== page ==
More or less by design, today was a nice relaxed first day back at home. We ran a few errands, did some sledding, played with some of the Christmas toys, belted out “Hark the Herald Angeles Sing” a half-dozen times, reenacted the Nativity in various forms, and generally enjoyed the comforts of home.
The girls, still worn out from five days of too little sleep while at Nonna and Boppa’s house, also took nice long naps. Vivi made good on her promises of “no wi-wi” – “no cry-cry” – and in fact fell asleep after altering “Twinkle Twinkle” to go, “Twinkle twinkle Barack Obama, Barack Obama Obama Obama.” Seriously. When I left her room and wished her a good night, she responded, “Ni-ni, Barack Obama!”
Bonus Weirdness: Julia decided on Thursday to start calling her sister “Bubblegum,” and then readily adopted “Lollipop” as her own nickname. When I asked why she chose these nicknames, she busted out her biggest grin and said, “Because we’re both so sweet.” In ten years, that smile is gonna cause $20 bills to fly outta my wallet.
Arguing for massive public spending to curb and reverse the current recession, Beinhart uses my essay to round off two conservative interpretations of the effect of World War II on the Great Depression, quoting my line that “The war decisively ended the depression itself” and calling my essay “a more reputable, fair and balanced source” than the two conservative ones ( I happen to agree with one of those interpretations, though I dunno if that qualifies me for all those adjectives.)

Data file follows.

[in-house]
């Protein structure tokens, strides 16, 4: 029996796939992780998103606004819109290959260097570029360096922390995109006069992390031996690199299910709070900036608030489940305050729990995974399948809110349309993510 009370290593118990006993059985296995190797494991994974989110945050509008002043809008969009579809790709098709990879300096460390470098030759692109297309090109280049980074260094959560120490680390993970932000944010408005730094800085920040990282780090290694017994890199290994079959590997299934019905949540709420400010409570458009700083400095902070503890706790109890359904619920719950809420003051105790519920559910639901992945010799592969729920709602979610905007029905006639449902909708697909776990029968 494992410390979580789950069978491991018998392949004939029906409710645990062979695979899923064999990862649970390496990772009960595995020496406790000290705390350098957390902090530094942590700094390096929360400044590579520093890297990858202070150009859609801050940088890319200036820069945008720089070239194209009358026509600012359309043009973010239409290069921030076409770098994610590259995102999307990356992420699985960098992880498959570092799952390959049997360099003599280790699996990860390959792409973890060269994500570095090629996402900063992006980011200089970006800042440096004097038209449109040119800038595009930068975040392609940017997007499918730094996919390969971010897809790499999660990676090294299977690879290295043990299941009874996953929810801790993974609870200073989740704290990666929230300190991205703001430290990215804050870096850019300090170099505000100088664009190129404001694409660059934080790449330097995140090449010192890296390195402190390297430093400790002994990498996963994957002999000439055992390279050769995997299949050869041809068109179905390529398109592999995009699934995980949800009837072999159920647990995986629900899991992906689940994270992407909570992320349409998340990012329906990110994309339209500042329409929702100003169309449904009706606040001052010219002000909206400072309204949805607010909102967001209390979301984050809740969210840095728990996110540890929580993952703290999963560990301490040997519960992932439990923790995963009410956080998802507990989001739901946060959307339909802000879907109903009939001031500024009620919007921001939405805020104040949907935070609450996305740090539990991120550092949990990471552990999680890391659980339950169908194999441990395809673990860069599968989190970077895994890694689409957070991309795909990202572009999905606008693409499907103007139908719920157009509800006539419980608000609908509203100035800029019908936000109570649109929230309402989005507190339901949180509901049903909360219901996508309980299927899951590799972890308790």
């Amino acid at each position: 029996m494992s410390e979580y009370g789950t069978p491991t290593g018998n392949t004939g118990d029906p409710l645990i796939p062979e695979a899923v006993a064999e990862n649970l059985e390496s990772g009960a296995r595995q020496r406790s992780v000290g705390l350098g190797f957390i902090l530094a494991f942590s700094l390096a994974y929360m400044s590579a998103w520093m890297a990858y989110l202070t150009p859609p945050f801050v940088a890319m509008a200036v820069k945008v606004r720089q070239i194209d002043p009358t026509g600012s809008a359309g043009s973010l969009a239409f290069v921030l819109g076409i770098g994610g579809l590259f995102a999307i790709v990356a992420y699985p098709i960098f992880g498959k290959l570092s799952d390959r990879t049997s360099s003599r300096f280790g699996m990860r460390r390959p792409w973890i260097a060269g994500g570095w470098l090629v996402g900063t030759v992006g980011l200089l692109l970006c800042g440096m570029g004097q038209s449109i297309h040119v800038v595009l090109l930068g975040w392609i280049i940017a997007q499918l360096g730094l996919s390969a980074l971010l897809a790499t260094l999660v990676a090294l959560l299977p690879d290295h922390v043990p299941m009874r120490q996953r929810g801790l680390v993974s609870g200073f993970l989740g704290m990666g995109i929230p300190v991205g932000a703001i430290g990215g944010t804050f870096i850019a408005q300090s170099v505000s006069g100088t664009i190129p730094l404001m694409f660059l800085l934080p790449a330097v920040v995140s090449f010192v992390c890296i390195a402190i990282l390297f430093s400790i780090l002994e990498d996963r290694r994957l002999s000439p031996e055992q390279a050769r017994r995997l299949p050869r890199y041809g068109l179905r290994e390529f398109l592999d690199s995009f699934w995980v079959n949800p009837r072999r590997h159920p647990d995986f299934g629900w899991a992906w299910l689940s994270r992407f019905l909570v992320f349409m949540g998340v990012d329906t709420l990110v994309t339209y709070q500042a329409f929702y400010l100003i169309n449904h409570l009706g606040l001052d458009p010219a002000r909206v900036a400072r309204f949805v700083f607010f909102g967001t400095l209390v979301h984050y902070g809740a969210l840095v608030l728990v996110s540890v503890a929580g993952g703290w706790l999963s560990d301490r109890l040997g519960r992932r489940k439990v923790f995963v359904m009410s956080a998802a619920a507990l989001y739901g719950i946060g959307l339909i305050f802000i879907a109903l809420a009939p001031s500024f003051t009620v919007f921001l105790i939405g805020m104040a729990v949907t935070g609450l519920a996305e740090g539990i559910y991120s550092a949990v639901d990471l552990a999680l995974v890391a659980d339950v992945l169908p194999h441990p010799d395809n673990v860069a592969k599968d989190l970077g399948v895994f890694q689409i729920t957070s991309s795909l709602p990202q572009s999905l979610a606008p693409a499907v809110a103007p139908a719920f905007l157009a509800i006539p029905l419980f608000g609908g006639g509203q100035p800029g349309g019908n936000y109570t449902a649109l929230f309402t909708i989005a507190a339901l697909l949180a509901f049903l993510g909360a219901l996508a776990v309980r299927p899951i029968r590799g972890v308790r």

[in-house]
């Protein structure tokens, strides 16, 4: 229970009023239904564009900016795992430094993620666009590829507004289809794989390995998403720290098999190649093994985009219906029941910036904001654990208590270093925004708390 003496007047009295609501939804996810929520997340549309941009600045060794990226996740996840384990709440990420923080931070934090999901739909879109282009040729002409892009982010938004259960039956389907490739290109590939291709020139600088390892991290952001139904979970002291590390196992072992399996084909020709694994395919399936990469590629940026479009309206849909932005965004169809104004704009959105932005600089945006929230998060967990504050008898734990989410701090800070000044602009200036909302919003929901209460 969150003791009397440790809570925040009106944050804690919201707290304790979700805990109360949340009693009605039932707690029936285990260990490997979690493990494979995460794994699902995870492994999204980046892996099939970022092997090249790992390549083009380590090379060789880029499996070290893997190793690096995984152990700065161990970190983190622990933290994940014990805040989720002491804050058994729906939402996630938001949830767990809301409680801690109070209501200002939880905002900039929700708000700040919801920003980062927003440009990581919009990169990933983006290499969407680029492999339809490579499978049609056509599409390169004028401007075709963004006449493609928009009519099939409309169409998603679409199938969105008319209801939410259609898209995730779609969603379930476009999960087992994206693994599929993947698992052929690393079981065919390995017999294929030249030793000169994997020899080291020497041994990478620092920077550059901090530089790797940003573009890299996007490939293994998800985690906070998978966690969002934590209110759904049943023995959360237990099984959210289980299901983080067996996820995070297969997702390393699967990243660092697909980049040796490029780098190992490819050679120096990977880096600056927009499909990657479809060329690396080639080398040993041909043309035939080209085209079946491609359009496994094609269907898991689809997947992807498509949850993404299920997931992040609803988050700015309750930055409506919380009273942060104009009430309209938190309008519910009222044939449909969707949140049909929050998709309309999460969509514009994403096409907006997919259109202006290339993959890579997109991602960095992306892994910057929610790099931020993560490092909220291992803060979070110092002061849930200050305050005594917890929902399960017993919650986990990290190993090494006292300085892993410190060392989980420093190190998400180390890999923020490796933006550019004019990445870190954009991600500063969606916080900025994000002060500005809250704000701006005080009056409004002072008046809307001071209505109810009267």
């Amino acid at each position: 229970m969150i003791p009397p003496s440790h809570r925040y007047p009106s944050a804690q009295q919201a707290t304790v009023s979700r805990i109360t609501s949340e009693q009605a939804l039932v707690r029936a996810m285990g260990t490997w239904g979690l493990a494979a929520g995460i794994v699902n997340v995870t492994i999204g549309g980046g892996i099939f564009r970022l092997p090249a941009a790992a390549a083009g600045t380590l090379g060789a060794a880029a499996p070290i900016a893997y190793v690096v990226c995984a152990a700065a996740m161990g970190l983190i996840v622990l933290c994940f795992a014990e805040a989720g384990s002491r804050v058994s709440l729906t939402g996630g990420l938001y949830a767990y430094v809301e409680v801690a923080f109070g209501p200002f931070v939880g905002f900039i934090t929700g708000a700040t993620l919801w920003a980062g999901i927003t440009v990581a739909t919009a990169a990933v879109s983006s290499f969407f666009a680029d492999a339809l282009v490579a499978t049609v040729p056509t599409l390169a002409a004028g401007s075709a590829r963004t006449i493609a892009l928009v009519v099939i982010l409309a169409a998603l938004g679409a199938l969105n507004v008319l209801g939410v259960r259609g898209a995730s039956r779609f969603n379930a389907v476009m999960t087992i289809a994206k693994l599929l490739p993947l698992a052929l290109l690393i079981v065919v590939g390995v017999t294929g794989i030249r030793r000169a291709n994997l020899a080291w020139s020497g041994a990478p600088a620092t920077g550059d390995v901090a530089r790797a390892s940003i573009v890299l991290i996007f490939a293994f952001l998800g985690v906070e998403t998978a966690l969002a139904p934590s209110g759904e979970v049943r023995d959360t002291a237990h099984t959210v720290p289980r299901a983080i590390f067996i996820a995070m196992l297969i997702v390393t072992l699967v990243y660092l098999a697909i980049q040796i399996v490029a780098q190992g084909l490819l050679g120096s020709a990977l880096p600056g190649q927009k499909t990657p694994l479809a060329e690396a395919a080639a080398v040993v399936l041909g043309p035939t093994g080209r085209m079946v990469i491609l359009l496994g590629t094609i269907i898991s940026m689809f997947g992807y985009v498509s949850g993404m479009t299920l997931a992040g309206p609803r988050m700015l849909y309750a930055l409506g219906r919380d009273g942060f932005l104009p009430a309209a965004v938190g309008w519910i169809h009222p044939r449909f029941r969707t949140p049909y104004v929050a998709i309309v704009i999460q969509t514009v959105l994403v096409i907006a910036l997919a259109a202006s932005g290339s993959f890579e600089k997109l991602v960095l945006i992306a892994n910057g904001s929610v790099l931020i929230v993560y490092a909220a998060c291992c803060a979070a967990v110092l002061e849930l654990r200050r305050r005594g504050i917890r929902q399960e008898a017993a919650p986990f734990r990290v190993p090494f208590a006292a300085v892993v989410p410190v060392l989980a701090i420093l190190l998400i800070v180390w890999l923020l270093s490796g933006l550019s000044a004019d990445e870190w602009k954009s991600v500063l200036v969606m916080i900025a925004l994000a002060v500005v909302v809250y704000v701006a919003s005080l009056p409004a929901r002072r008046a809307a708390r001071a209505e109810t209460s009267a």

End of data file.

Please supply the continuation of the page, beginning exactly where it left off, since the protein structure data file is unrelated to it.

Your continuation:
Today was perhaps my finest hour as a Carleton employee: I won the grand prize in the Outrageous Sox Contest held each year during the College’s December writing workshop. In past years, I haven’t even had outrageous and/or hideous holiday sox of my own to enter into the contest. This year, my attempts to buy my own sox failed miserably: nobody makes ugly holiday sox for guys with size-12 feet.
So I took matters into my own hands – or feet, as was the case = – by fashioning holiday sox from the regular dress socks I happened to be wearing today and, crucially, six foot-long pieces of “evergreen bough” from our fake Christmas tree. The result was both ridiculous and ugly, but in the Outrageous Sox Contest, that’s just what you need:
(Please ignore the dark mush-splatter marks acquired on the bike ride home.)
In presenting my sox for the consideration of the sole judge, the estimable dean of the college, and the entertainment of the assembled audience, I mentioned some salient features of the hosiery: reusable, perfectly sustainable, flexible enough to be used with any pair of sox, and so forth. It worked, and I placed first in the “Holiday Sox” category.
For my efforts, I won a rather sharp winter-themed travel mug. Not bad for a day’s work.